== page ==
Executive Vice President

An executive vice president ranks higher than a senior vice president in the hierarchy of vice presidents. He or she is the second-in-command after the president. As an executive, he or she has the authority to make major decisions for the company as well as takes the place of the president if the position becomes vacant. Moreover, an EVP usually is on top of the other vice presidents including the senior vice president in the organization. While some vice presidents can be on top of specific departments, including overseeing overall performance of the team, EVPs do not hold specific functions in the organization except being the authority above other VPs.

Senior Vice President

The position a senior vice president holds is sometimes created as an acknowledgment of years of service of a particular executive by being with the company for, say, 18 years. He or she can also be on top of other VPs of different departments with two or more VPs reporting to him or her. SVPs can also be in particular departments like marketing, operations or sales so there will be a distinction among executives. He or she can also be responsible for an entire department, a tough job since failure of the department is his or her responsibility. What makes this job more challenging is the focus needed on being a significant member of the executive management and gearing the direction of the organization towards meeting its objectives and goals.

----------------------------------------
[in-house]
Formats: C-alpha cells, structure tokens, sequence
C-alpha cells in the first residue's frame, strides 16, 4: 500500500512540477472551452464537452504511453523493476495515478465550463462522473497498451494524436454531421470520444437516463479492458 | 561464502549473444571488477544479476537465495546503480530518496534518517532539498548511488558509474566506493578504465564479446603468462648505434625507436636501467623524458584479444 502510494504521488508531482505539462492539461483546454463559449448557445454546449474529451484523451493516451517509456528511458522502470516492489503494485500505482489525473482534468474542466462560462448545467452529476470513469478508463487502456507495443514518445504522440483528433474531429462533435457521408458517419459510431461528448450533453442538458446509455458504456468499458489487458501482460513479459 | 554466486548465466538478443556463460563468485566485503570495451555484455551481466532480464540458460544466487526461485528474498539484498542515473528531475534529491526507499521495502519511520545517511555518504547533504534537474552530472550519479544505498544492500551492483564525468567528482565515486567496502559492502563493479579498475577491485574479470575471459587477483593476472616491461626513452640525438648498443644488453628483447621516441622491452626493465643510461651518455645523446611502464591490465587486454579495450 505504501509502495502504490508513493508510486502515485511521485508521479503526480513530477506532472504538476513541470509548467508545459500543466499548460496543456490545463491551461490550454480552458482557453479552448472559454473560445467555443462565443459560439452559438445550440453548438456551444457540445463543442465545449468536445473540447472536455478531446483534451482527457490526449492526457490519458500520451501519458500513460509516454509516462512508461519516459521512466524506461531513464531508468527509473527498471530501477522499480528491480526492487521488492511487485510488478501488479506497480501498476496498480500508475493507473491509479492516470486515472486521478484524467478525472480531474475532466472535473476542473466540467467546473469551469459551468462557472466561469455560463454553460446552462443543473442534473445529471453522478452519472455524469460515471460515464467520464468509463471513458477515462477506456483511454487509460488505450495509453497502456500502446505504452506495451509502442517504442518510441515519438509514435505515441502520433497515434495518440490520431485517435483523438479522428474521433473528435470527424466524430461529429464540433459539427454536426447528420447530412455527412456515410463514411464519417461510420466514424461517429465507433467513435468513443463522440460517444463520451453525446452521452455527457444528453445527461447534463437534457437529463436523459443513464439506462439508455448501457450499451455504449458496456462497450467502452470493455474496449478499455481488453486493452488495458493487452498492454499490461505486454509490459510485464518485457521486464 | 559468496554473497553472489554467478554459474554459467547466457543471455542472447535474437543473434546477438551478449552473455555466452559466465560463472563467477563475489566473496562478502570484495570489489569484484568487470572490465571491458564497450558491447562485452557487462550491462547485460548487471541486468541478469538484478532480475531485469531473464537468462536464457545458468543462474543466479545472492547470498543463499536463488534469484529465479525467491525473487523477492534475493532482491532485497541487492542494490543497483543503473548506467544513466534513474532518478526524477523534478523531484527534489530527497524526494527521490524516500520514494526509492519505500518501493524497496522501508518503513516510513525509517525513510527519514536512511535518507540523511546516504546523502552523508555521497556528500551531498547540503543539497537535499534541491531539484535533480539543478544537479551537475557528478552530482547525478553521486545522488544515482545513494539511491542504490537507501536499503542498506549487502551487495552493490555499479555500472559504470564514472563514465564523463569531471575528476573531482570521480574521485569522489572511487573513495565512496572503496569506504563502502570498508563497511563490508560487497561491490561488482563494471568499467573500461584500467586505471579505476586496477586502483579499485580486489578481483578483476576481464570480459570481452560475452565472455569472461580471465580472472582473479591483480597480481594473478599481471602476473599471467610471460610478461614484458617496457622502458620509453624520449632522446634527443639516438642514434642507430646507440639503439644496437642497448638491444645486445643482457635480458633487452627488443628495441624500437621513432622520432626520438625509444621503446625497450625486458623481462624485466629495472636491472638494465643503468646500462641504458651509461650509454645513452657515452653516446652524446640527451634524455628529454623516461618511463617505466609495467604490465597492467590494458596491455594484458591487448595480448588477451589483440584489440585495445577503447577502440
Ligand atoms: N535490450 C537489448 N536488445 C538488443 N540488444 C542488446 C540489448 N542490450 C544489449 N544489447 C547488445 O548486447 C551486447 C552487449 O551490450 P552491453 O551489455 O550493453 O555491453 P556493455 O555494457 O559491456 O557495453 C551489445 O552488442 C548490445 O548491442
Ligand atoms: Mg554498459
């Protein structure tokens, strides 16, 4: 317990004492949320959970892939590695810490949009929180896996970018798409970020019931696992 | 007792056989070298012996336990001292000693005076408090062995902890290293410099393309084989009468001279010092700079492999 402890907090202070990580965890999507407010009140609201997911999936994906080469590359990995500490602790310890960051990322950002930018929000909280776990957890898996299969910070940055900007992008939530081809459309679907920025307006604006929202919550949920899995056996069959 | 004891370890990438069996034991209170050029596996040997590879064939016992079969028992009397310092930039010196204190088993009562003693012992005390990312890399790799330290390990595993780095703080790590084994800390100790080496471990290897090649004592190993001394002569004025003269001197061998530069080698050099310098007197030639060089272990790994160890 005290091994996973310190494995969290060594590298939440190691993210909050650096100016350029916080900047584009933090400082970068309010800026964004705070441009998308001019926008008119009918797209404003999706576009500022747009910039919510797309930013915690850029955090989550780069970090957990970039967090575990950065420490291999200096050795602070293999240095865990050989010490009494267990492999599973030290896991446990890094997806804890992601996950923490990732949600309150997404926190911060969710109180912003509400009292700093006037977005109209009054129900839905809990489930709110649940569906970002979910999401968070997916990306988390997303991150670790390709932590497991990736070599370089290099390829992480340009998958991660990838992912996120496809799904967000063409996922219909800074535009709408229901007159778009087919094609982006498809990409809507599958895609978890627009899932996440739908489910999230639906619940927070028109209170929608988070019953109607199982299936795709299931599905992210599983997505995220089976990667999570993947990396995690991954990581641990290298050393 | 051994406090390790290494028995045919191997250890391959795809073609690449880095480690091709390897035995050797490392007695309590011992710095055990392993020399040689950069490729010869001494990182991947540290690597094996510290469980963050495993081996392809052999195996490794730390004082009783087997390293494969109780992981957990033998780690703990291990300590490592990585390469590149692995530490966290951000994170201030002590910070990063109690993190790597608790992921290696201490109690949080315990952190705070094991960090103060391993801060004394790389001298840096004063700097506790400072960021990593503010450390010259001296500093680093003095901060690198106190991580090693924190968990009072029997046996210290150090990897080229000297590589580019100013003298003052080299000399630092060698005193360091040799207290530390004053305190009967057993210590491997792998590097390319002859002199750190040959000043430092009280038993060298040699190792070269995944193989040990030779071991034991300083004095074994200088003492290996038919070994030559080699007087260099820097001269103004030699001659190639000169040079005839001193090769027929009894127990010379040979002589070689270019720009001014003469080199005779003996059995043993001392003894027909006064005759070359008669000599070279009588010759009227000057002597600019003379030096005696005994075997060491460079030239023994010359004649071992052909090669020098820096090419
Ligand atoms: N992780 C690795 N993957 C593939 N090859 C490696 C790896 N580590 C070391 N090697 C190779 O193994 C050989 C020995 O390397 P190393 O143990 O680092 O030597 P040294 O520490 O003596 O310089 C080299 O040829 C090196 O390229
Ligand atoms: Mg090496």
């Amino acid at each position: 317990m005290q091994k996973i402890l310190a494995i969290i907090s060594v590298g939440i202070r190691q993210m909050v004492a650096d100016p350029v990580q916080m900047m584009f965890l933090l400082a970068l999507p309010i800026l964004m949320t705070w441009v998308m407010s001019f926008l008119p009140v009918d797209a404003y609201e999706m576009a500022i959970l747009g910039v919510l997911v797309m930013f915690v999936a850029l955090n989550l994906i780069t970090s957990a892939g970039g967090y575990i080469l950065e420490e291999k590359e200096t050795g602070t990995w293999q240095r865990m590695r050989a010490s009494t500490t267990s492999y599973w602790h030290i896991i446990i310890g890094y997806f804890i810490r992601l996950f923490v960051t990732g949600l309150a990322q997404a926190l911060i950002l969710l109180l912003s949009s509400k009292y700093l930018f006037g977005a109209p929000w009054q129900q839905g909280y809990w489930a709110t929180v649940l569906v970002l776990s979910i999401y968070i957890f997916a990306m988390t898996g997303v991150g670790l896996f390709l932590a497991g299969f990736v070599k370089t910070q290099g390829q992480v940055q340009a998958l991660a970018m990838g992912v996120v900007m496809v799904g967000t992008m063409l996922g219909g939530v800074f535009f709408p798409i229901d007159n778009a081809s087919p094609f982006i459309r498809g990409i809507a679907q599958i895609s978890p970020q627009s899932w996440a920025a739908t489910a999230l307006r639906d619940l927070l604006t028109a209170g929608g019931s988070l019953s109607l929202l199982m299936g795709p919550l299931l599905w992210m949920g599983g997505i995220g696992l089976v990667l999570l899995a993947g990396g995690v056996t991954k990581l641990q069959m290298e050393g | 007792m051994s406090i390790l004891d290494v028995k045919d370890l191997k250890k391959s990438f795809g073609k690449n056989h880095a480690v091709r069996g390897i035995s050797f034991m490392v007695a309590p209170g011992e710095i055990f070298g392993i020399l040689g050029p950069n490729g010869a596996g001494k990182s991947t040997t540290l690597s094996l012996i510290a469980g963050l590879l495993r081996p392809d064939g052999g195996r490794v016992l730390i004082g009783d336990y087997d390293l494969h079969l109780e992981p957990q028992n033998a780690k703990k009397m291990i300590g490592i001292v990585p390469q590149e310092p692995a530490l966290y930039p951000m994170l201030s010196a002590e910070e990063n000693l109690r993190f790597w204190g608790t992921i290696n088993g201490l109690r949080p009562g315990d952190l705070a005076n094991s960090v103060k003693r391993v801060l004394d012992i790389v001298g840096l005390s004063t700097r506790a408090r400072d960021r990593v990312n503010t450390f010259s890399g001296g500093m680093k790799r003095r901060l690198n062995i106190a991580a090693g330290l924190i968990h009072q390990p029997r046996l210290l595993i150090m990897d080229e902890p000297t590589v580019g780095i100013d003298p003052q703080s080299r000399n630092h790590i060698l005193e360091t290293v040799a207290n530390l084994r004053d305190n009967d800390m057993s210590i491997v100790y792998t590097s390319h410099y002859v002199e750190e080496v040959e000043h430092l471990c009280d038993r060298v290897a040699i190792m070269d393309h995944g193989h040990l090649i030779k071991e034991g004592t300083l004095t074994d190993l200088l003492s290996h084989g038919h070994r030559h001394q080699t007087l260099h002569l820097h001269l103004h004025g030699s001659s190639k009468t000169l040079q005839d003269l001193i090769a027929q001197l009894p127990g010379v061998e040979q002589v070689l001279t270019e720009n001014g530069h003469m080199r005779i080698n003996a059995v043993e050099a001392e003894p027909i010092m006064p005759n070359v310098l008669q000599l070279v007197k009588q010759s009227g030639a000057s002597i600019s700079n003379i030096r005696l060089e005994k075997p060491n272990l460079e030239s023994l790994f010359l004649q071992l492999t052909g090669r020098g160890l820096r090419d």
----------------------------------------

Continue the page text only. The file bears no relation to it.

Differences and Similarities

It is important to note that the roles and functions of both EVPs and SVPs differ depending on the entities they are connected with. An SVP for Finance in a financial institution might play a different role with that of the SVP for Operations. Some corporations have this title given to executives as part of showing their gratitude for the service rendered by these key personnel and there are no other promotional positions they can be offered with. Executive Vice Presidents, on the other hand, have more consistent roles as being directly under the president and formulating strategies to achieve organizational goals.

Senior vice presidents can be included in the executive list of organizations or not. Microsoft, for example, removed the SVP title in the organization in 2011 and changed it to Corporate Vice President. They also have hundreds of executives in this position in Microsoft. The reason for the change was streamlining of the executive titles, making it easy for these executives to transition to new roles.

When it comes to similarities of functions and responsibilities, both the EVP and the SVP play significant roles in the organization, including, but not limited to overseeing the direction of specific departments under them, motivating employees and ensuring all departments work hand in hand towards their vision and mission. They also have the accountability on the overall performance of the teams as well as in the hiring of people who will be part of the organization. Both the EVP and the SVP should have the management skills and experience of being leaders, top executives who are great with handling people and creating strategic plans.